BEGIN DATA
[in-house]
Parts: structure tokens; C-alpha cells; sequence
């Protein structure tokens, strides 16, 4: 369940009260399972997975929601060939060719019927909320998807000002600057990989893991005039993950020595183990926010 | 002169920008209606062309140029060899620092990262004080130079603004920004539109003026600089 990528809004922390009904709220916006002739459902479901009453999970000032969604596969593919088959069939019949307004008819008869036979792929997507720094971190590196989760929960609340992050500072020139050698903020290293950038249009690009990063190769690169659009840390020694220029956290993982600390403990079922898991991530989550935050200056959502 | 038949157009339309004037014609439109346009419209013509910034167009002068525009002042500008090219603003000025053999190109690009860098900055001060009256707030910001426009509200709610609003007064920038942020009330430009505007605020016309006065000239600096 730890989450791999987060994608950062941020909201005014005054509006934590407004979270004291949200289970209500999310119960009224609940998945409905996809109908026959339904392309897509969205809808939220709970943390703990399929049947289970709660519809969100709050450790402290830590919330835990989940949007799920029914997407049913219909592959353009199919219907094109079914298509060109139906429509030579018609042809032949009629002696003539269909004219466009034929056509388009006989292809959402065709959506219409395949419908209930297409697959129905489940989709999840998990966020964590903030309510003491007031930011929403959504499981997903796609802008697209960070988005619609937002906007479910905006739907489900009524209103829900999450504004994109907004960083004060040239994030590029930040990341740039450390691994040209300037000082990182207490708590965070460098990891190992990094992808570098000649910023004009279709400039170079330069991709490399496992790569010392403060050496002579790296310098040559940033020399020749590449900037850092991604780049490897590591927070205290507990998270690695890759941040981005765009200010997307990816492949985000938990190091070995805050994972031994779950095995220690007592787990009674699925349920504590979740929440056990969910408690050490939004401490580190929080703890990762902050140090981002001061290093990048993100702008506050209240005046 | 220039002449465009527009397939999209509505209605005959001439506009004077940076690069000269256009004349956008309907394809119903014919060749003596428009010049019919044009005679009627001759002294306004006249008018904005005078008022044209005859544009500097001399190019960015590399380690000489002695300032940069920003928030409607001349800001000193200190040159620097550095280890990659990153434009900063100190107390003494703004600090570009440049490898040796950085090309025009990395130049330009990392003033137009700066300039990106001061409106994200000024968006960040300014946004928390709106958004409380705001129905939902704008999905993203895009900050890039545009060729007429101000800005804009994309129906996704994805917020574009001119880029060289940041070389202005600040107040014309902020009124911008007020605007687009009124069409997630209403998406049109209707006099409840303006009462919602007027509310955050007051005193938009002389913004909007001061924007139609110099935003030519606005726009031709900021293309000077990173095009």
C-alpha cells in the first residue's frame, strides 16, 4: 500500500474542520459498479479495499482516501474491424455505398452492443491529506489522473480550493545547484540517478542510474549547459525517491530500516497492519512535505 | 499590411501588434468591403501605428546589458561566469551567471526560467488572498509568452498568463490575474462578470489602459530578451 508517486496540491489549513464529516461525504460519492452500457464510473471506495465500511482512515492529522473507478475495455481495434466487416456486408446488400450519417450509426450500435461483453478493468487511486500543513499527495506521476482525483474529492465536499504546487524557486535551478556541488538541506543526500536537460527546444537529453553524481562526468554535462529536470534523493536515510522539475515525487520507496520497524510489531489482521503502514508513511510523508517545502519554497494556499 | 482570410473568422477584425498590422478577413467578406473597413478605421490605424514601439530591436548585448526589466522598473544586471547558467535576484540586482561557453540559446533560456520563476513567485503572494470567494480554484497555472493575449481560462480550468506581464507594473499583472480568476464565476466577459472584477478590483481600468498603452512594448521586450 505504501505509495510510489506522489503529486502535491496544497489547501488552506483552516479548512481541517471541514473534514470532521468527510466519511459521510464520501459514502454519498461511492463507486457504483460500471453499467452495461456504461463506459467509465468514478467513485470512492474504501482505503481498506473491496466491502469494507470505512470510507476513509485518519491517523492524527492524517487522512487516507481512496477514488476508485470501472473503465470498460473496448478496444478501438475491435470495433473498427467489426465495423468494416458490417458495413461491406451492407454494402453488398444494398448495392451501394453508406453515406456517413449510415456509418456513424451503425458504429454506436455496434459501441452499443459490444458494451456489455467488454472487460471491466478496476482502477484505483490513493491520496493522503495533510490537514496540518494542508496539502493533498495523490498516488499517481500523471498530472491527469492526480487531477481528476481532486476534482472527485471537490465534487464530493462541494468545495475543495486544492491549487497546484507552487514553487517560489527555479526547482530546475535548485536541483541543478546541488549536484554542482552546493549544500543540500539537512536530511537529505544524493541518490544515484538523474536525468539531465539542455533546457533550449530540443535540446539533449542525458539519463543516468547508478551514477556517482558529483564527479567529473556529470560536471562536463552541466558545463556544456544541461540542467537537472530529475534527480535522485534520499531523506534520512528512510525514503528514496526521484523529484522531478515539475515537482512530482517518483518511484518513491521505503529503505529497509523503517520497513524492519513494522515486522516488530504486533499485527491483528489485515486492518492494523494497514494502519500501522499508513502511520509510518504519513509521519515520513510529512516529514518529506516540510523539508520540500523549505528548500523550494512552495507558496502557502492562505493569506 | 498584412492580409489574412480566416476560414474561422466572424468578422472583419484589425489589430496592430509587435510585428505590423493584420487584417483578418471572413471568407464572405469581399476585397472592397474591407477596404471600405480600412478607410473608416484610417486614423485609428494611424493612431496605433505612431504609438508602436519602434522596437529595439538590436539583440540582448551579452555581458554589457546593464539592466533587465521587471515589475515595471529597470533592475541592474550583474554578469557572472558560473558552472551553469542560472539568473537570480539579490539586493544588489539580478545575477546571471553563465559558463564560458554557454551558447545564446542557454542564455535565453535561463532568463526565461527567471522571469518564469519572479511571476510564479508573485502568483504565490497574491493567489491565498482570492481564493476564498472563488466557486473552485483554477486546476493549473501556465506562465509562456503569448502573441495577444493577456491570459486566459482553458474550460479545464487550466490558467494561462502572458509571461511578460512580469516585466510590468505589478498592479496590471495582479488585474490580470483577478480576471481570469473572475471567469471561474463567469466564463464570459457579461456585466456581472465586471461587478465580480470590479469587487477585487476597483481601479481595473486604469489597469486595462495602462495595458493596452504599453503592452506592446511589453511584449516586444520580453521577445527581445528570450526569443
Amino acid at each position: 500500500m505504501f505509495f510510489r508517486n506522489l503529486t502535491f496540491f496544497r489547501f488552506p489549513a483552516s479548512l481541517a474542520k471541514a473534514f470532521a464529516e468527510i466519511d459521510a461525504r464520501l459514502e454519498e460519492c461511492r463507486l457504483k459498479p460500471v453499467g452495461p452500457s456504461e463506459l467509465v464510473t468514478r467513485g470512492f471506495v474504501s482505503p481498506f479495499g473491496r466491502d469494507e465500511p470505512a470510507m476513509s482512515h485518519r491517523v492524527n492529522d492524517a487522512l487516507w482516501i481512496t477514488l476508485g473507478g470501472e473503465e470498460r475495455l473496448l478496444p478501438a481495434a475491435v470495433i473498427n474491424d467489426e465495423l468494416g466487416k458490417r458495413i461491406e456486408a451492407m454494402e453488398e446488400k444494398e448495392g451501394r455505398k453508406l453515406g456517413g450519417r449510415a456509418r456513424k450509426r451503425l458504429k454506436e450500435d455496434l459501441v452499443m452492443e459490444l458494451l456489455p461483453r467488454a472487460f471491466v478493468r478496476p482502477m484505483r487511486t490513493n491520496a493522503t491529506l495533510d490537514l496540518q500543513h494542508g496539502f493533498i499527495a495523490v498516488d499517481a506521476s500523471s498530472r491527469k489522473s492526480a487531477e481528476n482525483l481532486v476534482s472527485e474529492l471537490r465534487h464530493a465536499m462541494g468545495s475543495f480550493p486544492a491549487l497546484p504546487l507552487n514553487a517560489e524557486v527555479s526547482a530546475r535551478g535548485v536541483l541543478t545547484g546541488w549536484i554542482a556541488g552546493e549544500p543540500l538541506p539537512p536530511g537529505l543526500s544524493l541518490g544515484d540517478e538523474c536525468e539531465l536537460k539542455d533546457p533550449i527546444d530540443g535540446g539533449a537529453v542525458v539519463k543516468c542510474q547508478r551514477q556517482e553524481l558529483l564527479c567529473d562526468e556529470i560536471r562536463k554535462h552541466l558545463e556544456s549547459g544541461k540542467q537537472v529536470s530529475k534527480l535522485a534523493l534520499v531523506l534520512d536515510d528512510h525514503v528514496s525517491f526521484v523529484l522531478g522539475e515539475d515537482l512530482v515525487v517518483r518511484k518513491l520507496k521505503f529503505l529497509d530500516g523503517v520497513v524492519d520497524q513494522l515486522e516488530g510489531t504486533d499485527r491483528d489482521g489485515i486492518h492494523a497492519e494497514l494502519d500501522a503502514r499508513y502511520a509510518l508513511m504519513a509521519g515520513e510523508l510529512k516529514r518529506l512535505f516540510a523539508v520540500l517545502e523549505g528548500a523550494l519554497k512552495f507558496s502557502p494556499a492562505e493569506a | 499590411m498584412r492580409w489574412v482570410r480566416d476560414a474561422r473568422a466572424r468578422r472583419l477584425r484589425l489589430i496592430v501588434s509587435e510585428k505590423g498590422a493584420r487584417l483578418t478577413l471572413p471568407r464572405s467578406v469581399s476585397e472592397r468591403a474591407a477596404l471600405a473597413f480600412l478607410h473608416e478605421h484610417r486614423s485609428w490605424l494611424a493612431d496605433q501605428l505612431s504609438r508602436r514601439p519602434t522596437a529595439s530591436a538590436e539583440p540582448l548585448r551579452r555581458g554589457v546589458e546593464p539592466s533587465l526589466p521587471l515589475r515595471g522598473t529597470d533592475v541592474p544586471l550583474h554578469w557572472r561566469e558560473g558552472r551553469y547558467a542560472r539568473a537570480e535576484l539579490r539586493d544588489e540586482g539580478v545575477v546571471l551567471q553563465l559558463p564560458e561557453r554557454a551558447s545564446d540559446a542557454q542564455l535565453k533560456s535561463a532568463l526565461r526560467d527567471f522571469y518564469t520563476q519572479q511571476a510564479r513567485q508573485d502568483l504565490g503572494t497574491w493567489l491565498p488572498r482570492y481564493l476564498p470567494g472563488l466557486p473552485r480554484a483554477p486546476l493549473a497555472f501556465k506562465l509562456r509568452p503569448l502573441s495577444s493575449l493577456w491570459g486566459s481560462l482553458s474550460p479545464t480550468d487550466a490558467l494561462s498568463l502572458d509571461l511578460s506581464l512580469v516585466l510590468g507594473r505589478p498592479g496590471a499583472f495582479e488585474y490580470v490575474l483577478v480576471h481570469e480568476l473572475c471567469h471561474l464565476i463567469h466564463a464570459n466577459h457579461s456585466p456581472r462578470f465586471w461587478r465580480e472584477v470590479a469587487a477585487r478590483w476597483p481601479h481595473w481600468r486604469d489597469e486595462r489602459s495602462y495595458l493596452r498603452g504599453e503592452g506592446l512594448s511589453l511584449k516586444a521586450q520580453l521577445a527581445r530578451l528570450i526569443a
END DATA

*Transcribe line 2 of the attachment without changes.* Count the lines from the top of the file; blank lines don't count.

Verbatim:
Parts: structure tokens; C-alpha cells; sequence